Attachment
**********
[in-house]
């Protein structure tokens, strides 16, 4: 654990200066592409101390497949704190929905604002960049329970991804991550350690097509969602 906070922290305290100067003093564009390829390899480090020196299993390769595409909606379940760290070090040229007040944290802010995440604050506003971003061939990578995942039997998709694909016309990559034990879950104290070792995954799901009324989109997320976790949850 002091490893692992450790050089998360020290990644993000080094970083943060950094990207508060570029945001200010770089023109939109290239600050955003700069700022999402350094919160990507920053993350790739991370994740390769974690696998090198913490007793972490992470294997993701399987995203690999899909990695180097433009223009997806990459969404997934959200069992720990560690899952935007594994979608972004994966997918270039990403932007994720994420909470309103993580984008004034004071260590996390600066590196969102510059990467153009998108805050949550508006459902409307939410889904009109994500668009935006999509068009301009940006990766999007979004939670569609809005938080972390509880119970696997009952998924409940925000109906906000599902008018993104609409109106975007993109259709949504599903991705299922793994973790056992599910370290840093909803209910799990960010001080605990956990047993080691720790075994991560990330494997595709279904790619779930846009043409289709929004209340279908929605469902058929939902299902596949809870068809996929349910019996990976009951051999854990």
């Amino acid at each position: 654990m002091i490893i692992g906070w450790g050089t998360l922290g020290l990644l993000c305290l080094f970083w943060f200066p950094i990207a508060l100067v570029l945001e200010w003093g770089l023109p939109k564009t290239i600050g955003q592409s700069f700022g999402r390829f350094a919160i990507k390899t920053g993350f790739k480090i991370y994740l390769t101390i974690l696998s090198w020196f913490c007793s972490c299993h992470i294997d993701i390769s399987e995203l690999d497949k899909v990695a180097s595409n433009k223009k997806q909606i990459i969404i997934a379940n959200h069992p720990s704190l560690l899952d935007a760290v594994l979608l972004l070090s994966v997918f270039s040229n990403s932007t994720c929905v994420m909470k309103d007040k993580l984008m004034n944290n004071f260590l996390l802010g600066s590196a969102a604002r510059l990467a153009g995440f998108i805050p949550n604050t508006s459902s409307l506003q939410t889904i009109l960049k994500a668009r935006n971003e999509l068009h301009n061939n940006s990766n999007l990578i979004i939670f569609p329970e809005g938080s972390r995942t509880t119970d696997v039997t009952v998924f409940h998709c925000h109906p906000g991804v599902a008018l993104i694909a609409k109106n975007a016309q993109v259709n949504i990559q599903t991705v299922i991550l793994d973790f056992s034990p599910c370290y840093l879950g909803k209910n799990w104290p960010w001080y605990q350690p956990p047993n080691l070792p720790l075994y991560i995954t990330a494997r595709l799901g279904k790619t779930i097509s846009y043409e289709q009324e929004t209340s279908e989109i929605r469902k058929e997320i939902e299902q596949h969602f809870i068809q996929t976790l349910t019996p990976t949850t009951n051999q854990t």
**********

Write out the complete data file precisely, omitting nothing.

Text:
[in-house]
């Protein structure tokens, strides 16, 4: 654990200066592409101390497949704190929905604002960049329970991804991550350690097509969602 906070922290305290100067003093564009390829390899480090020196299993390769595409909606379940760290070090040229007040944290802010995440604050506003971003061939990578995942039997998709694909016309990559034990879950104290070792995954799901009324989109997320976790949850 002091490893692992450790050089998360020290990644993000080094970083943060950094990207508060570029945001200010770089023109939109290239600050955003700069700022999402350094919160990507920053993350790739991370994740390769974690696998090198913490007793972490992470294997993701399987995203690999899909990695180097433009223009997806990459969404997934959200069992720990560690899952935007594994979608972004994966997918270039990403932007994720994420909470309103993580984008004034004071260590996390600066590196969102510059990467153009998108805050949550508006459902409307939410889904009109994500668009935006999509068009301009940006990766999007979004939670569609809005938080972390509880119970696997009952998924409940925000109906906000599902008018993104609409109106975007993109259709949504599903991705299922793994973790056992599910370290840093909803209910799990960010001080605990956990047993080691720790075994991560990330494997595709279904790619779930846009043409289709929004209340279908929605469902058929939902299902596949809870068809996929349910019996990976009951051999854990």
């Amino acid at each position: 654990m002091i490893i692992g906070w450790g050089t998360l922290g020290l990644l993000c305290l080094f970083w943060f200066p950094i990207a508060l100067v570029l945001e200010w003093g770089l023109p939109k564009t290239i600050g955003q592409s700069f700022g999402r390829f350094a919160i990507k390899t920053g993350f790739k480090i991370y994740l390769t101390i974690l696998s090198w020196f913490c007793s972490c299993h992470i294997d993701i390769s399987e995203l690999d497949k899909v990695a180097s595409n433009k223009k997806q909606i990459i969404i997934a379940n959200h069992p720990s704190l560690l899952d935007a760290v594994l979608l972004l070090s994966v997918f270039s040229n990403s932007t994720c929905v994420m909470k309103d007040k993580l984008m004034n944290n004071f260590l996390l802010g600066s590196a969102a604002r510059l990467a153009g995440f998108i805050p949550n604050t508006s459902s409307l506003q939410t889904i009109l960049k994500a668009r935006n971003e999509l068009h301009n061939n940006s990766n999007l990578i979004i939670f569609p329970e809005g938080s972390r995942t509880t119970d696997v039997t009952v998924f409940h998709c925000h109906p906000g991804v599902a008018l993104i694909a609409k109106n975007a016309q993109v259709n949504i990559q599903t991705v299922i991550l793994d973790f056992s034990p599910c370290y840093l879950g909803k209910n799990w104290p960010w001080y605990q350690p956990p047993n080691l070792p720790l075994y991560i995954t990330a494997r595709l799901g279904k790619t779930i097509s846009y043409e289709q009324e929004t209340s279908e989109i929605r469902k058929e997320i939902e299902q596949h969602f809870i068809q996929t976790l349910t019996p990976t949850t009951n051999q854990t």